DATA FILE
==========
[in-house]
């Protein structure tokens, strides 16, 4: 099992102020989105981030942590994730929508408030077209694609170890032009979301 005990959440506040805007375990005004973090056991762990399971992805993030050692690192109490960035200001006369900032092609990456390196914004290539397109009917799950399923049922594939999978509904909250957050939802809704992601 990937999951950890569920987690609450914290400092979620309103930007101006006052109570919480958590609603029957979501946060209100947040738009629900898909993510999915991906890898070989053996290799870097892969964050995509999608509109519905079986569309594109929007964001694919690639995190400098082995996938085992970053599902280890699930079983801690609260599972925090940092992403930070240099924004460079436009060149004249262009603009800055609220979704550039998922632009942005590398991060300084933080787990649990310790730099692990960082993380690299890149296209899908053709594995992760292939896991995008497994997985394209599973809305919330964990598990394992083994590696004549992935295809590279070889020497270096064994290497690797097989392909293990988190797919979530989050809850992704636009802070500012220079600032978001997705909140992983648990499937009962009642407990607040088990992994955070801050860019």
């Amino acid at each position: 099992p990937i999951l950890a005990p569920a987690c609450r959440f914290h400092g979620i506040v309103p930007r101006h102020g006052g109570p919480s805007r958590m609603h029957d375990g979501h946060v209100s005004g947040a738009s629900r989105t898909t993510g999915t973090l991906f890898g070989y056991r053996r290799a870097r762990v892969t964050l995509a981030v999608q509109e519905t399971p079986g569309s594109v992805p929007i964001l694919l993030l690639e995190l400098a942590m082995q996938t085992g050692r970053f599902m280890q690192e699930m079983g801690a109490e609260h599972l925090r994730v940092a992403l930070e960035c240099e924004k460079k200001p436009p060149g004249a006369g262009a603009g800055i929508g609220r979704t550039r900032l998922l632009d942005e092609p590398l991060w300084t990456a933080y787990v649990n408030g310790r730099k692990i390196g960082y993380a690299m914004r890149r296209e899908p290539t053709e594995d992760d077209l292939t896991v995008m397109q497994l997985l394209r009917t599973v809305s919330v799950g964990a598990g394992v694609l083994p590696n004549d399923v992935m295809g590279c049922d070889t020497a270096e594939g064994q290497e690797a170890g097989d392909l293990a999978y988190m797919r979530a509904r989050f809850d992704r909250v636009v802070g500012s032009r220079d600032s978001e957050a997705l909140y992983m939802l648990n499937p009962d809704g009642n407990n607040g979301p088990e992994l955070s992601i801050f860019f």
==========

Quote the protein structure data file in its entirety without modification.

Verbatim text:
[in-house]
């Protein structure tokens, strides 16, 4: 099992102020989105981030942590994730929508408030077209694609170890032009979301 005990959440506040805007375990005004973090056991762990399971992805993030050692690192109490960035200001006369900032092609990456390196914004290539397109009917799950399923049922594939999978509904909250957050939802809704992601 990937999951950890569920987690609450914290400092979620309103930007101006006052109570919480958590609603029957979501946060209100947040738009629900898909993510999915991906890898070989053996290799870097892969964050995509999608509109519905079986569309594109929007964001694919690639995190400098082995996938085992970053599902280890699930079983801690609260599972925090940092992403930070240099924004460079436009060149004249262009603009800055609220979704550039998922632009942005590398991060300084933080787990649990310790730099692990960082993380690299890149296209899908053709594995992760292939896991995008497994997985394209599973809305919330964990598990394992083994590696004549992935295809590279070889020497270096064994290497690797097989392909293990988190797919979530989050809850992704636009802070500012220079600032978001997705909140992983648990499937009962009642407990607040088990992994955070801050860019």
């Amino acid at each position: 099992p990937i999951l950890a005990p569920a987690c609450r959440f914290h400092g979620i506040v309103p930007r101006h102020g006052g109570p919480s805007r958590m609603h029957d375990g979501h946060v209100s005004g947040a738009s629900r989105t898909t993510g999915t973090l991906f890898g070989y056991r053996r290799a870097r762990v892969t964050l995509a981030v999608q509109e519905t399971p079986g569309s594109v992805p929007i964001l694919l993030l690639e995190l400098a942590m082995q996938t085992g050692r970053f599902m280890q690192e699930m079983g801690a109490e609260h599972l925090r994730v940092a992403l930070e960035c240099e924004k460079k200001p436009p060149g004249a006369g262009a603009g800055i929508g609220r979704t550039r900032l998922l632009d942005e092609p590398l991060w300084t990456a933080y787990v649990n408030g310790r730099k692990i390196g960082y993380a690299m914004r890149r296209e899908p290539t053709e594995d992760d077209l292939t896991v995008m397109q497994l997985l394209r009917t599973v809305s919330v799950g964990a598990g394992v694609l083994p590696n004549d399923v992935m295809g590279c049922d070889t020497a270096e594939g064994q290497e690797a170890g097989d392909l293990a999978y988190m797919r979530a509904r989050f809850d992704r909250v636009v802070g500012s032009r220079d600032s978001e957050a997705l909140y992983m939802l648990n499937p009962d809704g009642n407990n607040g979301p088990e992994l955070s992601i801050f860019f």